Sydney crash driver blames riders

"By law it's not your lane"

Kevin and Kate Nichols with top Australian rider Ben Kersten at a press conference the afternoon of the crash.

The driver accused of causing a crash involving a 60-rider group of cyclists in Sydney, Australia last year, says it was the riders’ fault for being in his lane.


Representing himself, 34-year-old Hassan Bakr of the Sydney suburb of Claymore, cross-examined his alleged victims at

Downing Centre Local Court

Wednesday morning, according to the Sydney Morning Herald.

Kate Nichols, one of the riders who crashed when Bakr allegedly stopped suddenly in front of the group on May 8, 2008, told the court that Bakr was about half a metre away from the riders when he veered into their lane as he drove by.

“Next thing I heard [was] a lot of shouting and everyone crashing, and I saw the car right in front of me, and I fell over other riders that had crashed,” said Ms Nichols, a survivor of the 2005 crash in Germany that killed Amy Gillett and seriously injured five members of the Australian team.

“While I was still in shock someone called out to get the number plate and at that stage I looked up and the car was 50 metres in front and drove off. It was too far away from me to get the number plate.”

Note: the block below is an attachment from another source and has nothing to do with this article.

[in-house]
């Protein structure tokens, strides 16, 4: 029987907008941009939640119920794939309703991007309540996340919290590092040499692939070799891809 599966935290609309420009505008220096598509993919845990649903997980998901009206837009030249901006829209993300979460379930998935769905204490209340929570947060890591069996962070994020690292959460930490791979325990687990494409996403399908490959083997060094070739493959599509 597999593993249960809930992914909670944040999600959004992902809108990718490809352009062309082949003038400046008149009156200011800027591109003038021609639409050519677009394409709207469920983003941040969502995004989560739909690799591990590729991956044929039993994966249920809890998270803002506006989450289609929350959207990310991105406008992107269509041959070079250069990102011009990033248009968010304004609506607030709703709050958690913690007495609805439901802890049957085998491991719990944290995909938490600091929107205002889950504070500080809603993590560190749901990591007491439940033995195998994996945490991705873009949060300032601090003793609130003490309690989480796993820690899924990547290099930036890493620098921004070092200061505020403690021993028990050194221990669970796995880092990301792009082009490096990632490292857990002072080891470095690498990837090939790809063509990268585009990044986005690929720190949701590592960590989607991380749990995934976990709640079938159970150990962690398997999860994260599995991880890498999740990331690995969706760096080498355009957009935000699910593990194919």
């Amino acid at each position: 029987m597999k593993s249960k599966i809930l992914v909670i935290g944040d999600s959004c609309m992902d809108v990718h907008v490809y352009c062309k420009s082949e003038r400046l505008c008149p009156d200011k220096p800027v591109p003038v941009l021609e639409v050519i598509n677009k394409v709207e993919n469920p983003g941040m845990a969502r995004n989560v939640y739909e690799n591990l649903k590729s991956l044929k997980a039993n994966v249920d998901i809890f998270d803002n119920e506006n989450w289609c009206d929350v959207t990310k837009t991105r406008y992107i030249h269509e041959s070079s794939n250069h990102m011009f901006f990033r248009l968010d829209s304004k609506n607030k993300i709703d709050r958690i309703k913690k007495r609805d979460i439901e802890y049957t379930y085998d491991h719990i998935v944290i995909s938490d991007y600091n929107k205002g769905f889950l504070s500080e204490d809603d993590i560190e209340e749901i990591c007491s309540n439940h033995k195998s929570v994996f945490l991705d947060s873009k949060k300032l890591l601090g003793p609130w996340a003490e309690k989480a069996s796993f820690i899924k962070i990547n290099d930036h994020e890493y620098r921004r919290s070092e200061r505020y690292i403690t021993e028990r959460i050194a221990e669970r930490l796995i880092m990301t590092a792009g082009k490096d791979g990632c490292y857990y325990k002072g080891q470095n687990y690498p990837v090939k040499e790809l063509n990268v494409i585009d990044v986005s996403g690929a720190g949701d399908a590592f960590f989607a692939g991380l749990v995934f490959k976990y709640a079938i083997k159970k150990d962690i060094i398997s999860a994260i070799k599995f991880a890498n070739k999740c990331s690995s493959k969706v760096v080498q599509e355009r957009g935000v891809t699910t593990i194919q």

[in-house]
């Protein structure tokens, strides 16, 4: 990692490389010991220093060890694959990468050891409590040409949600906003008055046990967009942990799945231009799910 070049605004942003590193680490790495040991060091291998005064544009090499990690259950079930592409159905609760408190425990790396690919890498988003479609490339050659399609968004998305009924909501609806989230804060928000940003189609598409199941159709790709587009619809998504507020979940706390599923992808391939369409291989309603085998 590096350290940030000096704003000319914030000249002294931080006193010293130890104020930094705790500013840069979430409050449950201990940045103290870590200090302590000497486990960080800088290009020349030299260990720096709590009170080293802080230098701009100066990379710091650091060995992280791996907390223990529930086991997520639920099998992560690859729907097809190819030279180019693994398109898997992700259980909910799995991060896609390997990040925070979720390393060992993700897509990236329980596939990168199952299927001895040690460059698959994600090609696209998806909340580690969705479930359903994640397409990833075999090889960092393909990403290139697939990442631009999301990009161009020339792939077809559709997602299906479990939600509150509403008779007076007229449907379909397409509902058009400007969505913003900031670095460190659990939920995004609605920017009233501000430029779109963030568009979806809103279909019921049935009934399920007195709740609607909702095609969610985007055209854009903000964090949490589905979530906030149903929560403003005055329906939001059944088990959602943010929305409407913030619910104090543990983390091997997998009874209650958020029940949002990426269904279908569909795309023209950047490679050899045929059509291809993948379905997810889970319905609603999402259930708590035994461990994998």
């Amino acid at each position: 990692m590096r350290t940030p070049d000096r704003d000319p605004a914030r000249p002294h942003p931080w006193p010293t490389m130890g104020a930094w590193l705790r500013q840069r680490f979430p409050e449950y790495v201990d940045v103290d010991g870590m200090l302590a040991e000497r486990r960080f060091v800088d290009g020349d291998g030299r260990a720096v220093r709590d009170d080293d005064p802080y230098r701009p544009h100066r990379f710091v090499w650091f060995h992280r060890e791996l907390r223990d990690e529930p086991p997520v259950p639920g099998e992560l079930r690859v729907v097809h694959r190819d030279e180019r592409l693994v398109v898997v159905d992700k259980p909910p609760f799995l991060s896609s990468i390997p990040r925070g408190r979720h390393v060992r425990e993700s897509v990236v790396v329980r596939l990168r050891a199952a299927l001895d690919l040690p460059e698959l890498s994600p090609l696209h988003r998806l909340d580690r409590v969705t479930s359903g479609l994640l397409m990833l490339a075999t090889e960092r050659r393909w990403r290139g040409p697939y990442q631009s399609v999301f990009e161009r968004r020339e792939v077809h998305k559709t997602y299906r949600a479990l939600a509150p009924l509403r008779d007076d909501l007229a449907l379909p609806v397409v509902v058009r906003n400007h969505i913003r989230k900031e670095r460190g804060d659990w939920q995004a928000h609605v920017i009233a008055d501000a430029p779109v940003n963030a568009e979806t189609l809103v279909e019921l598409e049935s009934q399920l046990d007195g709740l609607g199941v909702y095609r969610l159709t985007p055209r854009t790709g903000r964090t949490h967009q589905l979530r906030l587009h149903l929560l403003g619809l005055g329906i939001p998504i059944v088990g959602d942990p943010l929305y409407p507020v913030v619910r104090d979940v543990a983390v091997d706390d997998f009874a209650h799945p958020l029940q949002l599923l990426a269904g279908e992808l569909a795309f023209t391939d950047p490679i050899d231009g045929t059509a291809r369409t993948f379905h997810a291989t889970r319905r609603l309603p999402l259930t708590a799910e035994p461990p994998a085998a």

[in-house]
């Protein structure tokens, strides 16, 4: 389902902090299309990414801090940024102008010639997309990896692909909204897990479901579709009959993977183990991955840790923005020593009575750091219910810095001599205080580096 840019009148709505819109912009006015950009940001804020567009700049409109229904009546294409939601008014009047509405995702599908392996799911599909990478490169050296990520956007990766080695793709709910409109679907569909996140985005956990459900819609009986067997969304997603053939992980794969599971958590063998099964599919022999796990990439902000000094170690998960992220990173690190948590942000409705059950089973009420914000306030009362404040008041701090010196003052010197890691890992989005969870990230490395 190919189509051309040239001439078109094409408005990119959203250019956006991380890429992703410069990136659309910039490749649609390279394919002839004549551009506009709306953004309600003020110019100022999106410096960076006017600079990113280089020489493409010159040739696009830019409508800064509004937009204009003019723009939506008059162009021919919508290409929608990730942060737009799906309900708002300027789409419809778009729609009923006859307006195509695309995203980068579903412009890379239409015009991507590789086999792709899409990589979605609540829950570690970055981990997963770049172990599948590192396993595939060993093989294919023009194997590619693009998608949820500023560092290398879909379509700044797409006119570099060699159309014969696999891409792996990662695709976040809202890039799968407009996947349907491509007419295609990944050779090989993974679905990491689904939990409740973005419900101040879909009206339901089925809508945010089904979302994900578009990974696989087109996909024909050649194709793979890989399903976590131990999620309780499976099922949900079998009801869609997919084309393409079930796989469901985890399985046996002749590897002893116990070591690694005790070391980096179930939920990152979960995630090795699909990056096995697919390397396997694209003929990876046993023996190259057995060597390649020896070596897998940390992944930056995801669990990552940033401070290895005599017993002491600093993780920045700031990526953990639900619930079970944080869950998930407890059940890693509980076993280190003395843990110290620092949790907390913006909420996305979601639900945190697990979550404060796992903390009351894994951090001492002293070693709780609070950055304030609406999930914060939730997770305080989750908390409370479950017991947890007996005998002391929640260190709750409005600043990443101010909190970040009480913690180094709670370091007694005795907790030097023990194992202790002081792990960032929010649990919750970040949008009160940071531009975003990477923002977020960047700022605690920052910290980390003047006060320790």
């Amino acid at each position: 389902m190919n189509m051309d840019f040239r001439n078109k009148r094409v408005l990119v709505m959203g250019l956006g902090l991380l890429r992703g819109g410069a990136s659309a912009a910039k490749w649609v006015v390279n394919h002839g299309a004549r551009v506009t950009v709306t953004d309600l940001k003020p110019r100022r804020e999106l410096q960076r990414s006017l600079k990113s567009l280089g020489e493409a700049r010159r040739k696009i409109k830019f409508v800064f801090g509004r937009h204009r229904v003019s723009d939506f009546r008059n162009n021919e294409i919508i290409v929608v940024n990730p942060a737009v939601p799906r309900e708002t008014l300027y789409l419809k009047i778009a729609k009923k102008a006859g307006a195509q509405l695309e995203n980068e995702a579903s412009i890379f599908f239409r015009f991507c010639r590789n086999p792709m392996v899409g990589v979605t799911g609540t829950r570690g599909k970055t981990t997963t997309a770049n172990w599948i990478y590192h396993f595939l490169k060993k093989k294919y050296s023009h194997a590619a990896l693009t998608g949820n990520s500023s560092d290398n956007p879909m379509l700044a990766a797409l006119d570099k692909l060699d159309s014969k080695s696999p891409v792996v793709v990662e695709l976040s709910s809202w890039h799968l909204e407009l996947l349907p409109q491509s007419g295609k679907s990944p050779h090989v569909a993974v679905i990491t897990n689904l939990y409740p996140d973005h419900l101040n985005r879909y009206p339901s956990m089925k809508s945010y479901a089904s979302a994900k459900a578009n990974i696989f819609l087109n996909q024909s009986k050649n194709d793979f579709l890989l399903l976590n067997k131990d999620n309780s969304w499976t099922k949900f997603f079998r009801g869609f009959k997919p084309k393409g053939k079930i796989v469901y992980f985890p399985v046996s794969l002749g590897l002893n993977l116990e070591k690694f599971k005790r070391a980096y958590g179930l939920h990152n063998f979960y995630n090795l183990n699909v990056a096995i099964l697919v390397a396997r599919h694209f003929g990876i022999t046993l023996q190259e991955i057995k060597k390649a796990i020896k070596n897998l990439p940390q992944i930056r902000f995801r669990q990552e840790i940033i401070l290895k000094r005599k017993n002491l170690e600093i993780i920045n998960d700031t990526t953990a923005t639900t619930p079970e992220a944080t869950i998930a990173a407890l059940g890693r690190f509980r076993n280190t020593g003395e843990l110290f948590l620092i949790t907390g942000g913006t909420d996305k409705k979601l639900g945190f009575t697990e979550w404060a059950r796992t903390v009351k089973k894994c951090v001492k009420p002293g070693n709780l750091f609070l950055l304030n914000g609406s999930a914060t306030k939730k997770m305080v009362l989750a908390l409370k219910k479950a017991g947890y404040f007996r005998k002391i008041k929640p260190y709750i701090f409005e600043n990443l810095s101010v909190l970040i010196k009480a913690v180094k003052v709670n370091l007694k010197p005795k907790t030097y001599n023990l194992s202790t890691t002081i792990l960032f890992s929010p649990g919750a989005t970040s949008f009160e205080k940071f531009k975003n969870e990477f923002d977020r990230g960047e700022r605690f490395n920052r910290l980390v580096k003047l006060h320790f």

Mr Bakr suggested that Ms Nichols had been in the wrong by riding in the left lane.

“By law it’s not your lane, your lane is the emergency lane,” he said.

Magistrate Chris Clisdell pointed out that cyclists were allowed to use traffic lanes.

The riders were heading south, away from the city, at about 6.45am on

Southern Cross Drive

, one of the major routes into Sydney when Mr Bakr allegedly swerved in front of the group and stopped suddenly.

Mr Bakr has admitted driving the car, but claimed that it backfired, forcing him to stop in the left lane. He has been charged with cutting in front of a vehicle, travelling in a transit lane, negligent driving and not supplying particulars.

Ms Nichols and her father, Kevin Nichols, said they had not heard the car misfire, according to The Australian.

Mr Nichols, managed to avoid the crash, but said he heard his fellow cyclists hitting the back of the car.

When he went to the car to question the driver, he was surprised at Mr Bakr’s reaction.

“I did not see a person who was angry and enraged, I saw a guy who thought it was a bit of a joke,” said Mr Nichols.

According to the ABC, Mr Bakr asked Mr Nichols if his own bike was roadworthy.

Mr Nichols replied, “it’s safe and worth a lot more than your car.”


The case continues.